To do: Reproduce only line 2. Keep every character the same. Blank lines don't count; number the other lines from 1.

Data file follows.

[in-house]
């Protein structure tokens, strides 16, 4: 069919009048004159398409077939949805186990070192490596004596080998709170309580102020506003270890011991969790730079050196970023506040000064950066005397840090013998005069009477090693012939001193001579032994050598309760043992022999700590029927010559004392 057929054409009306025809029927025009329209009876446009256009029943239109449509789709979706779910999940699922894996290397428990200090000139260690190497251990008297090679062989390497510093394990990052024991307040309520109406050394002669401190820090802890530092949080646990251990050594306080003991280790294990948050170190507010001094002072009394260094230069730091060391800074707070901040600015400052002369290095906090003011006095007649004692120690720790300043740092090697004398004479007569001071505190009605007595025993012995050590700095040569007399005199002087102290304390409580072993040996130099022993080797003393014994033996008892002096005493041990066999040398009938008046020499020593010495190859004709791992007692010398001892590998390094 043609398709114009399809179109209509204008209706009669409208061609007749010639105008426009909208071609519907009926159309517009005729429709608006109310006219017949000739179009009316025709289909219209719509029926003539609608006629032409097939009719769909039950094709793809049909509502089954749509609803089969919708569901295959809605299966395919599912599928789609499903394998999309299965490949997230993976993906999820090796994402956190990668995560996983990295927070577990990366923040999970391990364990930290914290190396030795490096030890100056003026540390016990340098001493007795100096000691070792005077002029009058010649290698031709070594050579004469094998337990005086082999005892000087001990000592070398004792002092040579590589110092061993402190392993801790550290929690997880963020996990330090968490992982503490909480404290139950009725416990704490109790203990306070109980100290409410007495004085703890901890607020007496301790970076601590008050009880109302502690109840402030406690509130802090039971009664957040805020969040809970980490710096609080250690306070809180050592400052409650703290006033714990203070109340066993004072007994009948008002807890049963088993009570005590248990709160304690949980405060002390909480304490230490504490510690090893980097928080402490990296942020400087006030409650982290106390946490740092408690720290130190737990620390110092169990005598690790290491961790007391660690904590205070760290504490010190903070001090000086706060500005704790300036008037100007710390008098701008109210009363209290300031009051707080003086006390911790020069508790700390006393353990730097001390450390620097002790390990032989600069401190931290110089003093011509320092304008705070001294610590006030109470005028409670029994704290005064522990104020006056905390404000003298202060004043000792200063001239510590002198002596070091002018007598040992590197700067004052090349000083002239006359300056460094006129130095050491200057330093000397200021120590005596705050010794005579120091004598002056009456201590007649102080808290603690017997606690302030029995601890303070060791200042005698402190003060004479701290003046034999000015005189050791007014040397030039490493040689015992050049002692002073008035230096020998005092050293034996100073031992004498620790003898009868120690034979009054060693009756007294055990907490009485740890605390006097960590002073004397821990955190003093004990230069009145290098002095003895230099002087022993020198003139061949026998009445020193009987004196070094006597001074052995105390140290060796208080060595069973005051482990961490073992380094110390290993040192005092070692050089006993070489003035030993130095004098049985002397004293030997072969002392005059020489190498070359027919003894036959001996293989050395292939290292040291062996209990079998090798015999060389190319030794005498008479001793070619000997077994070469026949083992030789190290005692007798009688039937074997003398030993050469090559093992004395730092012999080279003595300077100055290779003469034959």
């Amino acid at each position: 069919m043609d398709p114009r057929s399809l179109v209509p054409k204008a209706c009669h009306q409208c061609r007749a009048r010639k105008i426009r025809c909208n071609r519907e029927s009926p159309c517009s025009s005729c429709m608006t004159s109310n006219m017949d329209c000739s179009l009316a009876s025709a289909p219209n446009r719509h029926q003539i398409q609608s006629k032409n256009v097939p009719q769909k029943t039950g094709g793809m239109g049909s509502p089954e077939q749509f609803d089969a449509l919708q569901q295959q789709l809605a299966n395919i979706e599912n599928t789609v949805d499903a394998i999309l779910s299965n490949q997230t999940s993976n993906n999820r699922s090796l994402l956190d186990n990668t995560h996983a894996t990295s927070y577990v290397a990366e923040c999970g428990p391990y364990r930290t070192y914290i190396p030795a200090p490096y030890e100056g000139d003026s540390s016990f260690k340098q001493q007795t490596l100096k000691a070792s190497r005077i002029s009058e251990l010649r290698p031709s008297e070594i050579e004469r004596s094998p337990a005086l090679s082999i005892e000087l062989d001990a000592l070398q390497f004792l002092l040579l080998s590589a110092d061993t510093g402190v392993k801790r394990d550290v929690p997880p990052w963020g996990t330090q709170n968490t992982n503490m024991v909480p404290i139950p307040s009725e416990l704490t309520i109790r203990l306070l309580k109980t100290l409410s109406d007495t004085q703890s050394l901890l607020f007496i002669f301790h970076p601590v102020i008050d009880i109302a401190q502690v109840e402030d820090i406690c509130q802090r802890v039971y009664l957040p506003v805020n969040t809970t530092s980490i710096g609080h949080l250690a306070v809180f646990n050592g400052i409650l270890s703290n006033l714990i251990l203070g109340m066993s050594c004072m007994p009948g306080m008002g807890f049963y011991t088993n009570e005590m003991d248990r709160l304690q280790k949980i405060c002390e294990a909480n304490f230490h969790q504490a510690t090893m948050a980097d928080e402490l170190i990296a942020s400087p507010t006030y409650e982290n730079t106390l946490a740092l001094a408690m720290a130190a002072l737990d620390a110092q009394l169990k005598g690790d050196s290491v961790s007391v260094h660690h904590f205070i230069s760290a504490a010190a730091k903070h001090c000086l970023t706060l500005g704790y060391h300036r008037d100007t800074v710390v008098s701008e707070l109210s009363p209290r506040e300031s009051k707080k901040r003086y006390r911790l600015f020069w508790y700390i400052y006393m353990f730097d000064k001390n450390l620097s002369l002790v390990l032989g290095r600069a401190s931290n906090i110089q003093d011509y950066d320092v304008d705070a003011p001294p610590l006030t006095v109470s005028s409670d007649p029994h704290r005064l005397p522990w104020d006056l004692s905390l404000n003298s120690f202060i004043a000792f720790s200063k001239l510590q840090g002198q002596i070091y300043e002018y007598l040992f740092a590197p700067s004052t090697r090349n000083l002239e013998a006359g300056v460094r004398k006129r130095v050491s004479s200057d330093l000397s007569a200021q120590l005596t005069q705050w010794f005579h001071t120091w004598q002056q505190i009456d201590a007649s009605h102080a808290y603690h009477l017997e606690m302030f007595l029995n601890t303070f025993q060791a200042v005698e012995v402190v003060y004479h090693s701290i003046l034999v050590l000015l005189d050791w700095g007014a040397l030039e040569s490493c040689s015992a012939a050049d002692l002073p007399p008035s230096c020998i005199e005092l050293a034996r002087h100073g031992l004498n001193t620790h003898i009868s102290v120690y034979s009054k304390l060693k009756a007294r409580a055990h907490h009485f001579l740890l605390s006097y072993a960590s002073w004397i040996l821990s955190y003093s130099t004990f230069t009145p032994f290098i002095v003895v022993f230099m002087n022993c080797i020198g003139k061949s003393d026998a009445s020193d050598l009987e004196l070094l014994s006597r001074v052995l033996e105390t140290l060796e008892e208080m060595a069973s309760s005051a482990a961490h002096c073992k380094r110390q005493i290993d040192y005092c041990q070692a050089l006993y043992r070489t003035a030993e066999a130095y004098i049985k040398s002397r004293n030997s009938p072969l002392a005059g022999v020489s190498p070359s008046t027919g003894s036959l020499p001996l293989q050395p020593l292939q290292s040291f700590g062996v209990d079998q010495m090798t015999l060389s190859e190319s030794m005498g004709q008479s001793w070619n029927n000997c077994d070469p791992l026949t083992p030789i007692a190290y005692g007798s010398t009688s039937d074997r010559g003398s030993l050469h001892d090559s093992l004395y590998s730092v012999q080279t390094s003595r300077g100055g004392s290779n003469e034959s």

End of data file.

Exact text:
């Protein structure tokens, strides 16, 4: 069919009048004159398409077939949805186990070192490596004596080998709170309580102020506003270890011991969790730079050196970023506040000064950066005397840090013998005069009477090693012939001193001579032994050598309760043992022999700590029927010559004392 057929054409009306025809029927025009329209009876446009256009029943239109449509789709979706779910999940699922894996290397428990200090000139260690190497251990008297090679062989390497510093394990990052024991307040309520109406050394002669401190820090802890530092949080646990251990050594306080003991280790294990948050170190507010001094002072009394260094230069730091060391800074707070901040600015400052002369290095906090003011006095007649004692120690720790300043740092090697004398004479007569001071505190009605007595025993012995050590700095040569007399005199002087102290304390409580072993040996130099022993080797003393014994033996008892002096005493041990066999040398009938008046020499020593010495190859004709791992007692010398001892590998390094 043609398709114009399809179109209509204008209706009669409208061609007749010639105008426009909208071609519907009926159309517009005729429709608006109310006219017949000739179009009316025709289909219209719509029926003539609608006629032409097939009719769909039950094709793809049909509502089954749509609803089969919708569901295959809605299966395919599912599928789609499903394998999309299965490949997230993976993906999820090796994402956190990668995560996983990295927070577990990366923040999970391990364990930290914290190396030795490096030890100056003026540390016990340098001493007795100096000691070792005077002029009058010649290698031709070594050579004469094998337990005086082999005892000087001990000592070398004792002092040579590589110092061993402190392993801790550290929690997880963020996990330090968490992982503490909480404290139950009725416990704490109790203990306070109980100290409410007495004085703890901890607020007496301790970076601590008050009880109302502690109840402030406690509130802090039971009664957040805020969040809970980490710096609080250690306070809180050592400052409650703290006033714990203070109340066993004072007994009948008002807890049963088993009570005590248990709160304690949980405060002390909480304490230490504490510690090893980097928080402490990296942020400087006030409650982290106390946490740092408690720290130190737990620390110092169990005598690790290491961790007391660690904590205070760290504490010190903070001090000086706060500005704790300036008037100007710390008098701008109210009363209290300031009051707080003086006390911790020069508790700390006393353990730097001390450390620097002790390990032989600069401190931290110089003093011509320092304008705070001294610590006030109470005028409670029994704290005064522990104020006056905390404000003298202060004043000792200063001239510590002198002596070091002018007598040992590197700067004052090349000083002239006359300056460094006129130095050491200057330093000397200021120590005596705050010794005579120091004598002056009456201590007649102080808290603690017997606690302030029995601890303070060791200042005698402190003060004479701290003046034999000015005189050791007014040397030039490493040689015992050049002692002073008035230096020998005092050293034996100073031992004498620790003898009868120690034979009054060693009756007294055990907490009485740890605390006097960590002073004397821990955190003093004990230069009145290098002095003895230099002087022993020198003139061949026998009445020193009987004196070094006597001074052995105390140290060796208080060595069973005051482990961490073992380094110390290993040192005092070692050089006993070489003035030993130095004098049985002397004293030997072969002392005059020489190498070359027919003894036959001996293989050395292939290292040291062996209990079998090798015999060389190319030794005498008479001793070619000997077994070469026949083992030789190290005692007798009688039937074997003398030993050469090559093992004395730092012999080279003595300077100055290779003469034959």